In addition to families and neighborhoods, Filipinos also gather in social, professional, and charitable organizations. Many of these raise funds to assist new arrivals from the Philippines while they settle in Louisiana, to support victims of disasters in the Philippines or in Louisiana, to support favorite charities unrelated to cultural groups, or to support ongoing community activities. One of the earliest important social clubs, with a clubhouse in the Faubourg Marigny area in New Orleans, was the Filipino-American Goodwill Society. According to Rhonda Richoux, new arrivals from the Philippines were quickly welcomed into the local Filipino clubs. The clubs celebrated holidays and maintained customs from the home country, and also embraced local customs. This helped immigrants to learn about new customs by participating in them with fellow Filipinos. One example is Mardi Gras; individual Filipino clubs held their own Mardi Gras balls and elected their own carnival courts. Rhonda Richoux describes the activities of the Filipino-American Goodwill Society, nicknamed "The Flip Club" by its teenaged members, to which her family belonged:
The Silayan Choir is a group of Filipino-American friends, tending now towards senior citizen status, who saw a need for Filipino liturgical music for the many religious gatherings in the community and tried to remedy the situation. We sing with guitar and sometimes keyboard; the more traditionally Filipino pieces are preferably sung with guitar accompaniment. I use a classical guitar with nylon strings and not electric or acoustic. This is a reflection of our Spanish heritage. If we had the means to acquire one, we could use a banduria to reinforce the melody line. [The Filipino banduria is a fourteen-stringed instrument similar to a mandolin.] The group is purely voluntary, largely amateur, and happily Filipino. We favor compositions of contemporary liturgical composers [such as the recently deceased Fr. Eduardo Hontiveros, S.J., who is recognized as the "Father of Filipino Liturgical Music"]. Of course, we have sung secular folk songs for non-liturgical events, as well. For some of these occasions, we have performed to "canned" accompaniment since live instrumentalists are not available.
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Male and female dancers explain that the best performances are those that seamlessly combine Spanish with Filipino dance movements and steps, and that graceful hand gestures are very important because they convey a great deal of the interaction between the woman and her suitors. Catherine Moreau danced la simpatico at the Asian Heritage Festival and at the Philippine Independence Day celebration. She learned it from Elsie Tuazon, who has taught many younger dancers and is valued in the community as someone who keeps traditions alive. Catherine acknowledges that national pride is a primary reason that dance remains important to Filipinos and that she feels the importance of the dance to the audience when she performs for a Filipino group, but she also expresses feelings of joy in movement and in community with other Filipinos and with other dancers:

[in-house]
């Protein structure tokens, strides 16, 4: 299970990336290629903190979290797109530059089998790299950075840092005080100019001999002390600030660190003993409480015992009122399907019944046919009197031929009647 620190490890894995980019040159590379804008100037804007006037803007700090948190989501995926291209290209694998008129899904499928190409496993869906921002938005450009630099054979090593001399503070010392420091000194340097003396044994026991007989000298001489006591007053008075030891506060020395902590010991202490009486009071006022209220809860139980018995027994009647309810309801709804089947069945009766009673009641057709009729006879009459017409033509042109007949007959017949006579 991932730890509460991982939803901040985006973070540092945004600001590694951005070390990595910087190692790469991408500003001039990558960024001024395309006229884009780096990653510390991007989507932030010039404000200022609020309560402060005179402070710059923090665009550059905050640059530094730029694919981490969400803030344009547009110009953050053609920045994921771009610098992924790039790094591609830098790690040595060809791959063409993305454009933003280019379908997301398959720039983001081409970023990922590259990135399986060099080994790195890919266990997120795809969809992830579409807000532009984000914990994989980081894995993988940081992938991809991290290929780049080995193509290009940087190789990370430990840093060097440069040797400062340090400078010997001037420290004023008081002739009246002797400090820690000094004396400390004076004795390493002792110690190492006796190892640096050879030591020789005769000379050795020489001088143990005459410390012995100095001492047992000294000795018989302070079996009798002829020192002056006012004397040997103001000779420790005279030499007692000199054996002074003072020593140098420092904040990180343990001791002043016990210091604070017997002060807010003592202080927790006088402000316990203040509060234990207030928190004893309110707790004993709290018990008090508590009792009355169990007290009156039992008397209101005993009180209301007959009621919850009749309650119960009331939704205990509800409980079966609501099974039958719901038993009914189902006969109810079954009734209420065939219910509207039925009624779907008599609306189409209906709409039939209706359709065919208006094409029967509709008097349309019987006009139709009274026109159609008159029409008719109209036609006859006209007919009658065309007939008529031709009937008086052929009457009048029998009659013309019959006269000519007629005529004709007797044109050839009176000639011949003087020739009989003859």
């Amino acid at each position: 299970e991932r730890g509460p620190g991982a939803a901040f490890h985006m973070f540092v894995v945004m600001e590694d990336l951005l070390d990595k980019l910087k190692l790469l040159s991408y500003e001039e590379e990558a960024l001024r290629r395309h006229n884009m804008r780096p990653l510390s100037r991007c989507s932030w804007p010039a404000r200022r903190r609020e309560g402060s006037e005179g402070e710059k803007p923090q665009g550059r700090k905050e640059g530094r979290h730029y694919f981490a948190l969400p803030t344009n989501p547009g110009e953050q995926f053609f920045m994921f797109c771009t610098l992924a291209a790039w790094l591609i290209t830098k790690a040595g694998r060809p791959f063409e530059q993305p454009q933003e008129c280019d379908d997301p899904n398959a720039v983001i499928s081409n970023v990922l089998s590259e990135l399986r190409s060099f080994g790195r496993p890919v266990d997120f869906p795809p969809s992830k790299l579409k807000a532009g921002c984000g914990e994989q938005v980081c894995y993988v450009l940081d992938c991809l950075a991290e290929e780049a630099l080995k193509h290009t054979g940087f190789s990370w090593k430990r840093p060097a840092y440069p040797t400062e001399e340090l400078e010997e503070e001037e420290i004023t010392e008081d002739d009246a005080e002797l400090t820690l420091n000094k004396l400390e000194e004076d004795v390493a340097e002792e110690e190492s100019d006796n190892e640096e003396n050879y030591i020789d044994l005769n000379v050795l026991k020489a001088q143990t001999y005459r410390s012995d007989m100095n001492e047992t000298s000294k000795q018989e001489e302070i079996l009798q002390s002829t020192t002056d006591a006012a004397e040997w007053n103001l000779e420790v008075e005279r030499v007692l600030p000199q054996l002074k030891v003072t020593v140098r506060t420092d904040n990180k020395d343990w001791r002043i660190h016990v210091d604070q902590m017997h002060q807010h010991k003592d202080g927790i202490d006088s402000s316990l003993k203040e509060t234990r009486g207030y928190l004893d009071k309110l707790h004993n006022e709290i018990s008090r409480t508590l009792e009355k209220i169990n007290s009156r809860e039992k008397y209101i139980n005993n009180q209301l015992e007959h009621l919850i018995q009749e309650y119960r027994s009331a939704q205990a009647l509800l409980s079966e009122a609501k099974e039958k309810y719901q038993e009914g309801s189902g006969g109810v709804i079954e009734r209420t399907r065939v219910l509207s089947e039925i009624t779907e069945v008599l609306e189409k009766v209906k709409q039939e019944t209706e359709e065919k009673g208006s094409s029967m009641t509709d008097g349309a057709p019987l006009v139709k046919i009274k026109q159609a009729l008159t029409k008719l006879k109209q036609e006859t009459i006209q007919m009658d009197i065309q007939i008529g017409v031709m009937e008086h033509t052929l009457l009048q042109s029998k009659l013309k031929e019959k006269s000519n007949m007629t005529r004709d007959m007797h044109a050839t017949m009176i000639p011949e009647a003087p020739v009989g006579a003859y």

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It is pretty obvious that teenagers are far off from having our hands full of cash because of lack of experience in money matters, tendency to waste it on unpractical things, and the possibility of getting taken advantage of or robbed by a much more mature adult.
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Out of the shuddering reeds and banneretted grass on either side rise the fantastic houses of the Malay fishermen, posed upon slender supports above the marsh, like cranes or bitterns watching for scaly prey. . . . All are built in true manila style, with immense hat shaped eaves and balconies, but in wood; for it had been found that palmetto and woven cane could not withstand the violence of the climate. Nevertheless, all this wood had to be shipped to the bayou from a considerable distance, for large trees do not grow in the salty swamp. The highest point of land as far as the "Devil's Elbow," three or four miles away, and even beyond it, is only six inches above low-water mark, and the men who built those houses were compelled to stand upon ladders, or other wood frame-work, while driving down the piles, lest the quagmire should swallow them up. . . . There is no woman in the settlement, nor has the treble of a female voice been heard along the bayou for many a long year. Men who have families keep them at New Orleans, or at Proctorville, or at la Chinche. . . . There is no liquor in the settlement, and these hardy fishers and alligator-hunters seem none the worse therefore. [They] live largely upon raw fish, seasoned with vinegar and oil. (Hearn 1883)
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There are valid arguments for the various racially "isolated" clubs in that they provide a support network and common identity for students who might otherwise feel culturally marooned on a campus as large as ours.